Bulls vs. Knicks: Successful turnover battle & heroic Butler effort get Bulls closer to clinching division

You know a ball handler's beat when you can have his head at your numbers while you're crouching. (Photo by Jonathan Daniel/Getty Images)

With the 44-14 Bulls' season series against the 2nd-place 35-22 Pacers unfinished, their magic number to clinch the Central Division and homecourt in the first round of the playoffs is now at one after the Bulls handled the Knicks 98-86 at the United Center on Tuesday.

After turning the ball over 21 times to the same team in a loss on Sunday, the Bulls held that number down to 12 on Tuesday -- including zero in the fourth quarter. Carlos Boozer led the team with four; and seeing that two were "lost balls" and one an offensive foul, it's easy to see that the Bulls logged a monstrous 109.8 Offensive Rating with great ball movement, as 69.2% of their buckets were assisted.

As much well-deserved criticism the Knicks have received for their defense, they're now 4th in the NBA, allowing only 100.4 points-per-100 possessions and leading in turnovers forced. The footwork isn't the greatest, but Tyson Chandler manning the paint allows for the other Knicks on the floor to gamble more often with their hands, killing opponents' possessions as they constant did to the Bulls last weekend. Add to that, the fact that eight of the Bulls' 14 losses this season have come in the 21 games where they've turned the ball over at least 15 times and a clear recipe for failure was on the table for New York to execute.

The Bulls, instead, acted as they have all season. They moved the ball, as they do at their best, last night with a dynamic 27 of their 39 buckets being assisted, compared to 14 on Sunday. Tuesday's win raised their record to 25-2 when logging at least 25 assists (one of those losses being their recent 17-turnover debacle against the Rockets).

The ball movement also effectively played a game of keep away against Iman Shumpert, who consistently stifled Derrick Rose's endgame strategy on Sunday. In large part, Shumpert's aggressiveness beat itself, as he sunk deep into foul trouble, raising the risk of him checking ball handlers, Seth at Poasting and Toasting noted:

I don't usually think much about "rhythm" on defense, but there have been a few games this season in which I thought I saw Iman Shumpert get thrown off by a few miscues early, then sort of struggle all game on that end. Shump picked up two stupid fouls early on-- one where he went too aggressively after an unlikely offensive rebound, and another where he committed a foul off the ball during an inbound play. He also got lost over a screen guarding C.J. Watson and, to my eye, just looked to be taking the wrong steps and striking at the wrong times last night. I've called this an inability to "finish" defensive plays before. It just seems sometimes like he's playing good defense-- on or off the ball-- but because he's so aggressive, a single mistake or a momentary lapse in concentration can cost him a backdoor cut or an open look over a screen. Another thing, of course, is that he wasn't guarding Derrick Rose last night, so he didn't get to play nearly as much on-ball defense. His D away from the action still needs a lot of work (perhaps the over-aggression is the problem), and it seemed like the Bulls inadvertently exposed him a bit by losing Rose (and it also seemed like Knicks head coach Mike Woodson] tried to counteract this by sticking him primarily on Watson later in the game after he'd been guarding Hamilton earlier). Anyway, Shump ended up picking up five fouls, none of them useful, and he gave up a mouthful of open looks as well.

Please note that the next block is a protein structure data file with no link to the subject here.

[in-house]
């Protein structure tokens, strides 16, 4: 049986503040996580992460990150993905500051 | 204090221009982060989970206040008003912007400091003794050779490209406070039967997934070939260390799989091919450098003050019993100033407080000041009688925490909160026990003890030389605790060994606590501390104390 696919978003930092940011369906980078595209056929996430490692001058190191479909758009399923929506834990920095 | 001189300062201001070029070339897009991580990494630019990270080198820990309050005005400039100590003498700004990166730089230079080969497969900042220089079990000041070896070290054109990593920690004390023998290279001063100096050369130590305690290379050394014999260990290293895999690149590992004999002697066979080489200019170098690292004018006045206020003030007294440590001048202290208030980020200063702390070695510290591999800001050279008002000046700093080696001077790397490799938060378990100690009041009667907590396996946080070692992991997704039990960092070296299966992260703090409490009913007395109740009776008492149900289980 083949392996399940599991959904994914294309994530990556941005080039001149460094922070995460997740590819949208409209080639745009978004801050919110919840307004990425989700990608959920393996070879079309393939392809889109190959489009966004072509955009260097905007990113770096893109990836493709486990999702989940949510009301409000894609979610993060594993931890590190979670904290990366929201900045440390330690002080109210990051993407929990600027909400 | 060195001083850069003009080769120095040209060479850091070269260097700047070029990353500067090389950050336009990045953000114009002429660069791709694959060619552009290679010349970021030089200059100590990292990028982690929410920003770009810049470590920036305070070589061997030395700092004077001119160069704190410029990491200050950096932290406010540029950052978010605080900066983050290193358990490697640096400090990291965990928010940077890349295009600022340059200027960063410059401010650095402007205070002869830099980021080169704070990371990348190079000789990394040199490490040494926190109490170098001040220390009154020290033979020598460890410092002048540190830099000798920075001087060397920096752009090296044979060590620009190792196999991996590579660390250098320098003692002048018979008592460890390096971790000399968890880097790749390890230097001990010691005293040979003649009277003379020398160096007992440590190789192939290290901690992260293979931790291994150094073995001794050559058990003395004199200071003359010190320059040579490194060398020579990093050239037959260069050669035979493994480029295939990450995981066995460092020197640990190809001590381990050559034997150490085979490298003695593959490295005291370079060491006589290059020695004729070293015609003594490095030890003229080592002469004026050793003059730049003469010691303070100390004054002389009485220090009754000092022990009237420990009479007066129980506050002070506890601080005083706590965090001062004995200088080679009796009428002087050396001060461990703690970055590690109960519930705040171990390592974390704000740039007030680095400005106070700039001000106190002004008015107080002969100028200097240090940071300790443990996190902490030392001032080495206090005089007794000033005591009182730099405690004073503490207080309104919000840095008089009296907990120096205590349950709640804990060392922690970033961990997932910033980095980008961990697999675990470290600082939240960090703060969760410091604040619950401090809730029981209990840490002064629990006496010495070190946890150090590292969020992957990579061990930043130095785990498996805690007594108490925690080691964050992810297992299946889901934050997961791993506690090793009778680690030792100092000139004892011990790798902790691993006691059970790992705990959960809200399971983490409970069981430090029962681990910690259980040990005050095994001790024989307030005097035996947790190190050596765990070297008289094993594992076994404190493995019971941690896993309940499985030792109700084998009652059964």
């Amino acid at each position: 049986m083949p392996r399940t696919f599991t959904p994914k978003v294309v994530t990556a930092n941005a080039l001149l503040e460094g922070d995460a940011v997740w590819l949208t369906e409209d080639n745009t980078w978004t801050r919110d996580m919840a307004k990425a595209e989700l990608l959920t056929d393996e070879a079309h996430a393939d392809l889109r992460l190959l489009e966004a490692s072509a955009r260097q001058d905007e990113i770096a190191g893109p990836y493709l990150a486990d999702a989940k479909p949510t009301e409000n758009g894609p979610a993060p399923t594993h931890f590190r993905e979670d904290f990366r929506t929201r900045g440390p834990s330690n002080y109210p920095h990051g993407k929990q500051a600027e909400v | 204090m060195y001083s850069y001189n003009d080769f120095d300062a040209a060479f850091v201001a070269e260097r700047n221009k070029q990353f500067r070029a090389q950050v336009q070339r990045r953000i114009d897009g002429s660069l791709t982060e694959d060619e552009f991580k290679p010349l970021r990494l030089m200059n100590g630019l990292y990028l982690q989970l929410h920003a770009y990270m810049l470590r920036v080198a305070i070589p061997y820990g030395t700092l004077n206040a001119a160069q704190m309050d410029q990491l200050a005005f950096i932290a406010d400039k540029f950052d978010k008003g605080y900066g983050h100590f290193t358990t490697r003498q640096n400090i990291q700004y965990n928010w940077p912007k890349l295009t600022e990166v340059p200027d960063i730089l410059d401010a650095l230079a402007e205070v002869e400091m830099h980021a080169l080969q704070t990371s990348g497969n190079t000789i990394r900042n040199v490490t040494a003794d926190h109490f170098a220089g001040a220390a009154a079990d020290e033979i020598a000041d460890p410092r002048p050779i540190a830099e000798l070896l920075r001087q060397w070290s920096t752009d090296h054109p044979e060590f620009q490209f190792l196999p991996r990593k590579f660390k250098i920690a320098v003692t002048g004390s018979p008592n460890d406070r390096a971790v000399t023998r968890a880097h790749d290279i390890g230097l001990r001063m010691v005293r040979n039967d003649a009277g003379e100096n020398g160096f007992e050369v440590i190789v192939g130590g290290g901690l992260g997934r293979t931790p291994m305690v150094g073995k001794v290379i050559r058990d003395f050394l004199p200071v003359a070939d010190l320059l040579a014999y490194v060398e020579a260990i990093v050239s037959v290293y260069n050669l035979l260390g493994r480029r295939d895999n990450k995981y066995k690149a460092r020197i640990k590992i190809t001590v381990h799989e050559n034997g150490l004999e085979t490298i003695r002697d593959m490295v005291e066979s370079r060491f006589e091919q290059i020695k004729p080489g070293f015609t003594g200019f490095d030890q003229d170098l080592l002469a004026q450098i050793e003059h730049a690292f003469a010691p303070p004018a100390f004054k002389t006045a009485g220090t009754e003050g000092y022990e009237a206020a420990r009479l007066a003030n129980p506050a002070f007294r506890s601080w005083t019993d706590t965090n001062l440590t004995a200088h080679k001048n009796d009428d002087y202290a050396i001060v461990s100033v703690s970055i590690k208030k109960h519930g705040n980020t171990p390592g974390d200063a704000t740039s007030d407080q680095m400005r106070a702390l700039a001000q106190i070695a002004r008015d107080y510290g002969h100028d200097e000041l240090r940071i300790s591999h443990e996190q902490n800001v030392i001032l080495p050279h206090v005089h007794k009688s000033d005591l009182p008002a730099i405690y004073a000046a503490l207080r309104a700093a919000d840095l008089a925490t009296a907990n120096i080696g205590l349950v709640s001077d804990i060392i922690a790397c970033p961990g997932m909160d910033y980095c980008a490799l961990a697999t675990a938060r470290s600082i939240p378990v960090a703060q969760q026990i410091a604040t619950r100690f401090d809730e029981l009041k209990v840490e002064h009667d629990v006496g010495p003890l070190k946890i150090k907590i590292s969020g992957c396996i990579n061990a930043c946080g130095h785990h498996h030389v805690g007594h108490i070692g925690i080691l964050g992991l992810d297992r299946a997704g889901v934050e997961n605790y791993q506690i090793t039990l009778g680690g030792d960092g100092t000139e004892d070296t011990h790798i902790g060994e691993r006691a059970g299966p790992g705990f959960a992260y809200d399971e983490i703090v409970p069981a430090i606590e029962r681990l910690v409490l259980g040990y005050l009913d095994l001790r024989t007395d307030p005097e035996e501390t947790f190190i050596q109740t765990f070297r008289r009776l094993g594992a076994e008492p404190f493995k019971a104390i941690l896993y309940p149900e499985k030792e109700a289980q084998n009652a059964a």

The Bulls largely live an die on their defense and rebounding. Both were also dominant last night, as the Bulls scored 25 second chance points on 18 offensive boards, scored 19 points on 17 NY turnovers, and allowed a purtid four buckets in the second quarter to cripple the Knicks' chances, according to NBA.com [.pdf]. But the second half saw a lot of even scoring and the Bulls forcing eight turnovers in that half, while only allowing three, consistently kept New York outside the realm of striking distance.

We saw another heroic effort by Jimmy Butler when he repeated his successful shutdown effort against Carmelo Anthony. Butler checked Anthony for 8:32 of the game and finished at a +8. Over that span, 'Melo bricked a 19-footer, bricked a three, assisted a J.R. Smith 18-footer, bricked a 17-footer, nailed two free throws on a Butler foul, drove it in for a layup, and passed the ball to a fan in the stands. Add it all up and it equals: four points on 1-for-4 shooting, one assist, zero rebounds, and a turnover, according to NBA.com's game log.

And that shouldn't be surprising when you see that 'Melo gets forced into the shots the Bulls want him to take more often with Butler checking him, looking at NBA.com's Player vs. Player stats. In 43 minutes over four games, 'Melo is shooting only 29% with Butler on the floor, averaging 19.3 points-per-36 minutes in 20.1 shots-per-36. More important, 45.8% (11-of-24) of those shots are coming from the mid-range, compared to 38.4% (28-of-73) against the Bulls this season when Butler is off the floor. Only 29.2% are at the rim (7-of-24) with Butler on the floor, compared to -- again -- 38.4% (28-of-73) when Butler is off the floor.

But the Knicks defense largely lives and dies on swatting at every ball at every chance they get. When they're ineffective, as they were last night, there isn't much they can do against a great defense like the Bulls. It's why they can make any playoff series dramatic, but don't stand a realistic chance to win a seven-game series against the Bulls or Heat.

Uncredited Stats via Basketball-Reference.com.

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